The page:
After the Admiralty convenes, it is decided that The Orville and Admiral Halsey (Victor Garber) should attempt to meet with the Kaylon to discuss a ceasefire, since the race of artificial beings will have no choice but to agree to their terms. When The Orville arrives at Kaylon 1, they must use the weapon twice in a massive display of destructive power before the Kaylon agree to meet, and eventually, agree to the terms of a treaty. 

At approximately the halfway point of the episode, it does seem that “Domino” is going to lean towards being a more politically driven episode, despite seeing interludes of The Orville decimating Kaylon ships and reducing them to shattered pieces. Yet, the writers this season have proven time and again that “balance” was a word undoubtedly thrown around the writer’s room when they were drafting the scripts. 

Still feeling the uneasiness of the looming Krill/Moclan alliance, the Union, in a bit of dramatic irony perhaps, feels a little secure for the first time in years. That is, until the device is stolen from Union Headquarters and shuttled away into the depths of space. It is revealed that Admiral Perry and a small group of Union defectors are giving the weapon to Teleya and the Moclans to do what the Union could not, and eliminate the Kaylon permanently.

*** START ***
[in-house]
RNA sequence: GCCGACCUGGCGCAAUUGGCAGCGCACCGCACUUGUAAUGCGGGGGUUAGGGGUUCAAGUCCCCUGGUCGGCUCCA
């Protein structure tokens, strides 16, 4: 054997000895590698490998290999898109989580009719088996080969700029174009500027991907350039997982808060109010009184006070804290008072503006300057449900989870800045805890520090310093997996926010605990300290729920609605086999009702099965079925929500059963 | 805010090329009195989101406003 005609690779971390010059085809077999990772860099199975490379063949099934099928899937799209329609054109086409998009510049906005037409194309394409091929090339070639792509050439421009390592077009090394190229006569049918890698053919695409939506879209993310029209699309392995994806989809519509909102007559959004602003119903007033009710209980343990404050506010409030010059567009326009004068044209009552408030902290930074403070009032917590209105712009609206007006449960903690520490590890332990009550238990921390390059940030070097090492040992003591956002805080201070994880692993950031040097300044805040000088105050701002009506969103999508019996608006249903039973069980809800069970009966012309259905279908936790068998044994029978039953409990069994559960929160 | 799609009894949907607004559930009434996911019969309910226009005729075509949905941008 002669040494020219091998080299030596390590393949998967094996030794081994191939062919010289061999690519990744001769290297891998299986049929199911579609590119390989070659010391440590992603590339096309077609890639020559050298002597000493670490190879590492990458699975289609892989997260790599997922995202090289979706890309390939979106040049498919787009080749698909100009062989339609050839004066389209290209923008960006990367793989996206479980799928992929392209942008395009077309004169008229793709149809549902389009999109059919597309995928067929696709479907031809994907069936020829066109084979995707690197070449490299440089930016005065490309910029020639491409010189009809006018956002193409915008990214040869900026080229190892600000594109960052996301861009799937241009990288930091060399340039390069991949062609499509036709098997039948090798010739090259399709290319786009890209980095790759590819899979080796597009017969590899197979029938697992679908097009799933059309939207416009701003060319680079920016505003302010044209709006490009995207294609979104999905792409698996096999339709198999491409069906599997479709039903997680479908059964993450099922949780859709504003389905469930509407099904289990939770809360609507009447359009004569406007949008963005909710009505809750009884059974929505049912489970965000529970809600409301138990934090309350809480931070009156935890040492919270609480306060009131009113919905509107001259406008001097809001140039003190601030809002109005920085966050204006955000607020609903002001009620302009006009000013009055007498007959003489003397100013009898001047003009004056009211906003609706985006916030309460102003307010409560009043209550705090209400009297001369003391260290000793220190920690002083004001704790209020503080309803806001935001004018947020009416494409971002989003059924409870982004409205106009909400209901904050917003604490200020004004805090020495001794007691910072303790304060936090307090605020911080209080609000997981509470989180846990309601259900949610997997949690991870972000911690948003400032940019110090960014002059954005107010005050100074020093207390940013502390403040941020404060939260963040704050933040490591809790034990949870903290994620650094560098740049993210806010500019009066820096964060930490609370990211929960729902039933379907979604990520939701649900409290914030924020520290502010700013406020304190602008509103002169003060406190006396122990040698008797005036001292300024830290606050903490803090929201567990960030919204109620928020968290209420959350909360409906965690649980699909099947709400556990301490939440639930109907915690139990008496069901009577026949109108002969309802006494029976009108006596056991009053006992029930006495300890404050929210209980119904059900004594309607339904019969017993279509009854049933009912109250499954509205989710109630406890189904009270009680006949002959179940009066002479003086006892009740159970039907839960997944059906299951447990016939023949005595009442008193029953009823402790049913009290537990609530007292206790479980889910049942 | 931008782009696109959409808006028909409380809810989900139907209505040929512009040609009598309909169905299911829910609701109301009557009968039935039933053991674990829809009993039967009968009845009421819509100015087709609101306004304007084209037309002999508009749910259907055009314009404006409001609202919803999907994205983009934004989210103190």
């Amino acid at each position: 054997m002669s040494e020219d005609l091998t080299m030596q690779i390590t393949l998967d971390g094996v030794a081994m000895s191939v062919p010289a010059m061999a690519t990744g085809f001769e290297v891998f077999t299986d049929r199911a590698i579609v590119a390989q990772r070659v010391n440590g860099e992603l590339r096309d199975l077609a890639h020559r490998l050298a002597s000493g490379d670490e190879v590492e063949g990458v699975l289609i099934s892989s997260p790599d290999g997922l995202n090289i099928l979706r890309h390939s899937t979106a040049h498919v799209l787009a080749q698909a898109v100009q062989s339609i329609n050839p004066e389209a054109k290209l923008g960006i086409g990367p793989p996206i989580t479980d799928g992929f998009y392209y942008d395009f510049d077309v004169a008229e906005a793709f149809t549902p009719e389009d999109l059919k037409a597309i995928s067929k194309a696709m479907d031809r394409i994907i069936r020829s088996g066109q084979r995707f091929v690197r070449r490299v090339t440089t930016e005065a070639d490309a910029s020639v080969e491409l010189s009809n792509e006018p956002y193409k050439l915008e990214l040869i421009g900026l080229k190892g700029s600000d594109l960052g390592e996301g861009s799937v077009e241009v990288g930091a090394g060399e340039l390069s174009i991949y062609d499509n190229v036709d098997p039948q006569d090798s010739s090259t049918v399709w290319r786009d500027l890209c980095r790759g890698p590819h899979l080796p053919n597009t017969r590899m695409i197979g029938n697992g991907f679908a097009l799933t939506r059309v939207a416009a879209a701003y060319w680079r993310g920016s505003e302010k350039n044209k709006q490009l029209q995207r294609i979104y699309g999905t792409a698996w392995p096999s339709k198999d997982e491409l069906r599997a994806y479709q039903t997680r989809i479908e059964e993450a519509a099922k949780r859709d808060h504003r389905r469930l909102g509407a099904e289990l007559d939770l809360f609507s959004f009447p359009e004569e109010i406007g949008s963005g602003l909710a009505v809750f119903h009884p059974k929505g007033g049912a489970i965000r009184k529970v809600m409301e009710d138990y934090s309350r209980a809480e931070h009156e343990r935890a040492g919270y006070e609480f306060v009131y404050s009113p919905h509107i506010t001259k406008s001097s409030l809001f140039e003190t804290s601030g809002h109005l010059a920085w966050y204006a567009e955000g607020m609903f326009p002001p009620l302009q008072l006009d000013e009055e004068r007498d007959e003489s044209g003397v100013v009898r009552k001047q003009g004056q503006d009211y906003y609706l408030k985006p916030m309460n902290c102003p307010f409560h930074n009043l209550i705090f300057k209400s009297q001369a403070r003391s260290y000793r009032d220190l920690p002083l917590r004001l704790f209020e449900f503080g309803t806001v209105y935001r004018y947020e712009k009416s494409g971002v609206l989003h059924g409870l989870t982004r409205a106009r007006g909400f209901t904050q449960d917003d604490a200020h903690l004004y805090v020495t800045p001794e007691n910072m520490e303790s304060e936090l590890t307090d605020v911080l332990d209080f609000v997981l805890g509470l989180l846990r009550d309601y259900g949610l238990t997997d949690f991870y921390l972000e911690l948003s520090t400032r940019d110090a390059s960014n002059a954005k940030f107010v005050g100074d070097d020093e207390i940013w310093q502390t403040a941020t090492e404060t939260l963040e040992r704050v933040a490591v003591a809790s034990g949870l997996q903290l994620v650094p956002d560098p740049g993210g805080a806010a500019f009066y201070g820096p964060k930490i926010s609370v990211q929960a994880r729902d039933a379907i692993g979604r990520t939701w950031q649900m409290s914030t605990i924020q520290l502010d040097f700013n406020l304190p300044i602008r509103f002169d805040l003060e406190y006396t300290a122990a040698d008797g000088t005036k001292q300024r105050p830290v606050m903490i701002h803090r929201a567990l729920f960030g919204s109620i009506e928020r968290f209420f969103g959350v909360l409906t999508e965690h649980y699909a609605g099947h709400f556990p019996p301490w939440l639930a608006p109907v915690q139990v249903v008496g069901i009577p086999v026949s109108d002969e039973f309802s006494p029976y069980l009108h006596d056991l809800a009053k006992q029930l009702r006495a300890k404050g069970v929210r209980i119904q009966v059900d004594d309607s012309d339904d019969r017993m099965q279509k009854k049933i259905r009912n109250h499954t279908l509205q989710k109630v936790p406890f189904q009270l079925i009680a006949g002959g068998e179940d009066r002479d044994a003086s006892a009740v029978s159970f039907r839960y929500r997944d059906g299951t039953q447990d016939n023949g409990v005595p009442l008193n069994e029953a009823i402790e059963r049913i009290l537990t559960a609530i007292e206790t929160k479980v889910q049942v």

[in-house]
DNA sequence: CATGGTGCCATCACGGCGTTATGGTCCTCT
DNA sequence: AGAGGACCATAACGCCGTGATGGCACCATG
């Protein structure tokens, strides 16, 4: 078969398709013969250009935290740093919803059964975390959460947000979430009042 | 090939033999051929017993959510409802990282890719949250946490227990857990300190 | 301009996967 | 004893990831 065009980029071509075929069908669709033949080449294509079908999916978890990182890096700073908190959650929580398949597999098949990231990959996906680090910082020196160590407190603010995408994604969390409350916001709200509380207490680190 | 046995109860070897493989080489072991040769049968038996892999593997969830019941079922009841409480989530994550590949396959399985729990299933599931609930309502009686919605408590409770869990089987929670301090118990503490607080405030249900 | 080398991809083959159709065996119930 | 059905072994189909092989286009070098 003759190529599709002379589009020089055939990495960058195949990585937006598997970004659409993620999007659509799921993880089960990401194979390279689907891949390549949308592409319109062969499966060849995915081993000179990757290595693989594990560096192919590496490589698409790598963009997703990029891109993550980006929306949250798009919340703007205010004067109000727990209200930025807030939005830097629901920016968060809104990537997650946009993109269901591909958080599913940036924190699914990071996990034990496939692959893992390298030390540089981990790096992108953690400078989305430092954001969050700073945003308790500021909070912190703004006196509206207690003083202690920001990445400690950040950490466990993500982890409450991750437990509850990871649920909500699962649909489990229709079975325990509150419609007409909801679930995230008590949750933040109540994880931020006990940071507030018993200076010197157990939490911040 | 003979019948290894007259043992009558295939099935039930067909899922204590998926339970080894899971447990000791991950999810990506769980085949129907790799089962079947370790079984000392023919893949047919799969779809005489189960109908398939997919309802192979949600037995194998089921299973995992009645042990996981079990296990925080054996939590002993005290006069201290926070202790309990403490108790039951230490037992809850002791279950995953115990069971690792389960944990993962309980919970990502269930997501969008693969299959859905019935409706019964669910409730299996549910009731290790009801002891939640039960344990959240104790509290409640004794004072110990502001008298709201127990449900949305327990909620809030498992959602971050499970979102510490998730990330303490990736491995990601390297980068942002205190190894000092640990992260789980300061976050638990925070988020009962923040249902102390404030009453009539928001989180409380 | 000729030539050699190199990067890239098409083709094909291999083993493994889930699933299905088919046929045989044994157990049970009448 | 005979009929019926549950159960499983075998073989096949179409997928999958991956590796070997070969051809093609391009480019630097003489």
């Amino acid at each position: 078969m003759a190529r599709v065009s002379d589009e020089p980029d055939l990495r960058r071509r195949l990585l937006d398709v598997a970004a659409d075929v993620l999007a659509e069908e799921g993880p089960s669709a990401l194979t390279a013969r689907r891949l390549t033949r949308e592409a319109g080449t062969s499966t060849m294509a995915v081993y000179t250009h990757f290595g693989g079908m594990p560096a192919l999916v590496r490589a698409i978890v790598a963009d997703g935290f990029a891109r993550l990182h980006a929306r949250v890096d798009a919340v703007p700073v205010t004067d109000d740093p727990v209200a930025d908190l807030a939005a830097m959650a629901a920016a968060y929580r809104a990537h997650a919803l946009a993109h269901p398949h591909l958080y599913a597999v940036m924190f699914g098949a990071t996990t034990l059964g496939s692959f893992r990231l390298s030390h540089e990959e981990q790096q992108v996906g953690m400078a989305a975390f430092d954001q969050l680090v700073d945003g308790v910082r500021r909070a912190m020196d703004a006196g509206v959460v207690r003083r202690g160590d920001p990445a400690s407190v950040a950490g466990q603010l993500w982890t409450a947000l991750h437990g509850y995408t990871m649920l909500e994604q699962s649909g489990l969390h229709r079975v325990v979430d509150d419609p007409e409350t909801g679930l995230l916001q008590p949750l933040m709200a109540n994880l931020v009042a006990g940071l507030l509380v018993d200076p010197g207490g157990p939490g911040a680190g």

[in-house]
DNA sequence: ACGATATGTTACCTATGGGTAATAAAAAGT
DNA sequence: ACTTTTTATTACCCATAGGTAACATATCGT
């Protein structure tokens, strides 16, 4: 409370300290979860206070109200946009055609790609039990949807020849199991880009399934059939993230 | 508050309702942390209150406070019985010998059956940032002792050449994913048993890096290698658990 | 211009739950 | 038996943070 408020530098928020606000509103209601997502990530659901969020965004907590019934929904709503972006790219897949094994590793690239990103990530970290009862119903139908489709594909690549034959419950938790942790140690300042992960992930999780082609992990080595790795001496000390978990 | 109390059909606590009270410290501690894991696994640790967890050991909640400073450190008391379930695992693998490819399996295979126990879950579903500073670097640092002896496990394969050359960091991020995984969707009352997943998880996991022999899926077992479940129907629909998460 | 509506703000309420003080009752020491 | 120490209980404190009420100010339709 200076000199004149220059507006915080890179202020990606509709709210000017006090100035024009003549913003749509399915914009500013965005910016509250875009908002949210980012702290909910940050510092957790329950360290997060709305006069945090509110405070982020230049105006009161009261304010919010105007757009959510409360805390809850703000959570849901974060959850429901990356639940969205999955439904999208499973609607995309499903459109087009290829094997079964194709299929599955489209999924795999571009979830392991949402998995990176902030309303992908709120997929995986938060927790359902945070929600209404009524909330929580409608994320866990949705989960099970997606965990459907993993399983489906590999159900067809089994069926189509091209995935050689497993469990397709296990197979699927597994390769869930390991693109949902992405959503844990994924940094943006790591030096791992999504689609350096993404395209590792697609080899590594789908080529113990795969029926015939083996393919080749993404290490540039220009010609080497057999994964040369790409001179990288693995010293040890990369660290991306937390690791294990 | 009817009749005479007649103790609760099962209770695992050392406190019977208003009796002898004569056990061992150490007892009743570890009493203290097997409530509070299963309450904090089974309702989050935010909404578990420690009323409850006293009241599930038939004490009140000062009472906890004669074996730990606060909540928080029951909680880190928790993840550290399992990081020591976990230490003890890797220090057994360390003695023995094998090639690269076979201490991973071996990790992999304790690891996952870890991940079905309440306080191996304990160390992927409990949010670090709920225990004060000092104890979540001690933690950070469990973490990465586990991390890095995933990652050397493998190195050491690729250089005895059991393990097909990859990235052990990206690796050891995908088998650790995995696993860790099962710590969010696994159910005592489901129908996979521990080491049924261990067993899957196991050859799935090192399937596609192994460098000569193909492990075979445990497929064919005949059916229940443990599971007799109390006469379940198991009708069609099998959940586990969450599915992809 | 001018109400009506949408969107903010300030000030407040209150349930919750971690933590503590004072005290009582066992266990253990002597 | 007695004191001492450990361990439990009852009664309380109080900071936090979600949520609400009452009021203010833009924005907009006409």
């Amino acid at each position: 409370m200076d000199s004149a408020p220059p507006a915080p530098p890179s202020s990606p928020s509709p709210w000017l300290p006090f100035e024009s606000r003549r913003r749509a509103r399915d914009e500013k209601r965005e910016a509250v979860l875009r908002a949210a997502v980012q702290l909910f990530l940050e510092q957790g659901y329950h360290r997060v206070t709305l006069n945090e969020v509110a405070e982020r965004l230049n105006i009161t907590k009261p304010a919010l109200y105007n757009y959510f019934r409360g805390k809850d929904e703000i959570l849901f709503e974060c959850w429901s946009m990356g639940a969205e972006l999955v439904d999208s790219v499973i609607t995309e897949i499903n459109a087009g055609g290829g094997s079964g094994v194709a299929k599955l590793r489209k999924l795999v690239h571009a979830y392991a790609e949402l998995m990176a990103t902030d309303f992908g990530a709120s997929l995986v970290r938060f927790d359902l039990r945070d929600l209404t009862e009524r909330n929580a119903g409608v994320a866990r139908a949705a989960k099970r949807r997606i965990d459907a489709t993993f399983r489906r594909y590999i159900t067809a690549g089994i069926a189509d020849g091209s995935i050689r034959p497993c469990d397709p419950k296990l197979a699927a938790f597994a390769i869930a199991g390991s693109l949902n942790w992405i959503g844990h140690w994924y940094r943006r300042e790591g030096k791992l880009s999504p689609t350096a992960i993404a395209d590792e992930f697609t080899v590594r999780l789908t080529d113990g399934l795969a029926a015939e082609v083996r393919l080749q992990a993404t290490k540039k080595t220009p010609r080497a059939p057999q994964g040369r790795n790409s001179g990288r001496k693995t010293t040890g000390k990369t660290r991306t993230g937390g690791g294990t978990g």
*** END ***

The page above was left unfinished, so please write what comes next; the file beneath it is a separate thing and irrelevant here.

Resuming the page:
As the Admiral boards his shuttle and begins to fly away, Teleya fires on the shuttle, citing the fact that the Union does not need to know about the new alliance or that they are the ones with the weapon just yet. It may be delaying the inevitable, but it still gives them more time to prepare the weapon.

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The Orville crew cut their sabbatical short and, along with Halsey, begin to investigate the missing weapon. When they discover the remnants of Perry’s ship, and scan the area, they now learn the truth, and realize the massive threat that a Krill/Moclan alliance poses. They have no choice but to go back to the Kaylon for an uneasy alliance, as neither the Union nor the Kaylon want to see the extinction of the artificial race. 

It is at this juncture that it’s best not to think about some of the convenient writing that has been present in an otherwise intriguing episode filled with thrilling twists. Burke once again being the “wunderkind”, and her under-explained gift for four-dimensional geometry, has been forced and overused throughout this season. Yes, it is leading to something massive, but it’s an easy macguffin. 

Continue to suspend your disbelief as well when the Orville arrives to investigate the scene. Bortus is the first to realize there’s an alliance between the Krill and the Moclans, as he detects weapon signatures from both cultures, despite the Moclans never firing on Perry’s ship. Bortus wasn’t finished spouting macguffins either, as he conveniently knows exactly where the Moclans would take the device, as there is only one Moclan scientist who would know how to use it. 

Yet for the rest of the episode, forget any potential plot holes, because the writers and director Jon Cassar give audiences a continuous action sequence that for The Orville is simply unparalleled. When the show was renewed on Hulu, there was a question as to what the Disney “flavor” of the show would taste like. “Domino” showed us exactly what it is, and it tastes sweet for any science-fiction fan.